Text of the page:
‘Sticky bomb’ exposes serious fault-line in security architecture

NIA, NSG are out of investigation; Delhi Police does a solo act

prasanna

Prasanna Mohanty | February 14, 2012




If any evidence is required to show that our security mechanism is in complete disarray in spite of home minister P Chidambaram’s best efforts, look at the post- terror act scenario.

We have two specialized agencies to investigate such the highly unusual attack on the Israeli diplomat’s wife - the National Investigation Agency (NIA), specifically set up in 2008 to tackle terror cases, and NSG’s National Bomb Detection Centre, which is known for its expertise in dealing with explosive devices.

Both are not in the picture. When Governance Now contacted these agencies, they said they are not in a position to shed any light on it because they are “not involved” with the investigation. Delhi Police alone is doing the work.

The reason is not known but anyone who has dealt with our security and intelligence agencies knows “turf guarding” is their prime obsession. They hate to share information or cooperate, even if it involves national security.

Chidambaram tried to overcome this problem by setting up first MAC (multi-agency centre), then NCTC (national counter terrorism centre) and NATGRID. The results are not encouraging.

Look at the ongoing fight between Delhi Police and the anti-terrorist squad (ATS) of Mumbai police. The Delhi Police officially protested against the Mumbai ATS for arresting what it claimed to be an informer, Naqi Ahmed, a few weeks ago. This arrested dried up the trail of Yasin Bhatkal, the prime accused in the 13/7 Mumbai terror attack, it said. But the Mumbai ATS justified Naqi Ahmed’s arrest, saying that he was a suspect. Chidambaram intervened and sent a strong message not to mess up again, but it fell on deaf ears.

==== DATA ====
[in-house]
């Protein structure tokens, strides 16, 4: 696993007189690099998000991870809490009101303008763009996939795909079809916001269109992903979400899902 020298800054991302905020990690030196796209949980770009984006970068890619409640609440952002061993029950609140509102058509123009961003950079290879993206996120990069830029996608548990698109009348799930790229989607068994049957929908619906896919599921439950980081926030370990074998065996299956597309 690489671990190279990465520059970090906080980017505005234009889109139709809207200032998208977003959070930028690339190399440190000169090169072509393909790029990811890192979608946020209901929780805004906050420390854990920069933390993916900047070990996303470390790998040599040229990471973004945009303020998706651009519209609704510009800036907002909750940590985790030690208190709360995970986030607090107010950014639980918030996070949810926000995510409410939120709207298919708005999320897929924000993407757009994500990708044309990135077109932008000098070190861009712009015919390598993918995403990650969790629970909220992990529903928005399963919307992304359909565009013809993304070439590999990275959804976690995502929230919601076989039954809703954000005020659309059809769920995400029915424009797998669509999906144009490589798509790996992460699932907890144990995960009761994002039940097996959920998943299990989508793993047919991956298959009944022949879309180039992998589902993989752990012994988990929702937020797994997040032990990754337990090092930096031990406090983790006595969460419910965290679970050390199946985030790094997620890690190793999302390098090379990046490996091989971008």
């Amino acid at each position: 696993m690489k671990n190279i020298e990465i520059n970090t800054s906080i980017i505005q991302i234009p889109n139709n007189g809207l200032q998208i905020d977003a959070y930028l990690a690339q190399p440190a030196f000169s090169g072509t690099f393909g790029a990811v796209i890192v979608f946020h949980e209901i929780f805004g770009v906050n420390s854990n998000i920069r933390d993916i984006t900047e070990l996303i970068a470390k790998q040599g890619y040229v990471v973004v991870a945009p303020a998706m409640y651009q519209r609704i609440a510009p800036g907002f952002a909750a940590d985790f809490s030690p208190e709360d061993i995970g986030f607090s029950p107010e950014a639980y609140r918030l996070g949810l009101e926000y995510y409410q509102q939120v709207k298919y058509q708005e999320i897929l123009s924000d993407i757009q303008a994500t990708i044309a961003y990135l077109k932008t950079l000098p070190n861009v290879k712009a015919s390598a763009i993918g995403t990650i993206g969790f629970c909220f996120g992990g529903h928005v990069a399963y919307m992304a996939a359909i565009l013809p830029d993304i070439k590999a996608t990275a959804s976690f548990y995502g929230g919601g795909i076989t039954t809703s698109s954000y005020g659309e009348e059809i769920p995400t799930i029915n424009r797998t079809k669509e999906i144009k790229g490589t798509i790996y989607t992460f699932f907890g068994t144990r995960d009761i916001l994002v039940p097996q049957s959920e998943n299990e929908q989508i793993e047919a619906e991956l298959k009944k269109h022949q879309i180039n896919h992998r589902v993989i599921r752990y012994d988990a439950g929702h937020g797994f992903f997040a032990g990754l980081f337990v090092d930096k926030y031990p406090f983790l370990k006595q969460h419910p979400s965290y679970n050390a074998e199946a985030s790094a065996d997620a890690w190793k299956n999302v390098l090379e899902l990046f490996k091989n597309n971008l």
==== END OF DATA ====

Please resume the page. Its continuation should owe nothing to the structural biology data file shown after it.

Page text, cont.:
On Monday, a Mumbai ATS team arrived in Delhi to arrest Naqi Ahmed’s brother, Mohammad Taqi Ahmed, from his house in Jamia Nagar. The Delhi Police rushed to the spot to foiled it and claimed that the man was their informer.

The attack on the Israeli diplomat’s wife presents a few new challenges. Consider the following:

·  For the first time in India, ‘sticky bomb’ was being used. Outside Hollywood films, such bombs have been used in Iraq since 2004/5 and Iran (where Israeli intelligence agencies killed Iraqi nuclear scientist in January). This has serious implication. It indicates the possible involvement of an outside agency (terror group) the existence of which is not known to our security agencies. The foot soldier who tried to kill the diplomat’s wife could very well be a local resident and a member of the known terror groups active in India.

·  The skills and explosives required to rustle up a ‘sticky bomb’ may not be much (it can be a simple IED with a magnet or adhesive device), but it is innovative, and easy to carry and implant. All it requires is a remarkable dare-devilry the motorcycle-borne assailant displayed. The dare-devilry is a cause of worry.

If the practice catches on, it can be pretty disruptive, given our poor intelligence, the nature of our electoral politics on display over the Batla House encounter and poor security preparedness. A sticky bomb close to a vehicle’s fuel tank can turn the vehicle into a car bomb.

The need of the hour, therefore, is for the security agencies to bury their differences and join forces. And that is the challenge before Chidambaram.

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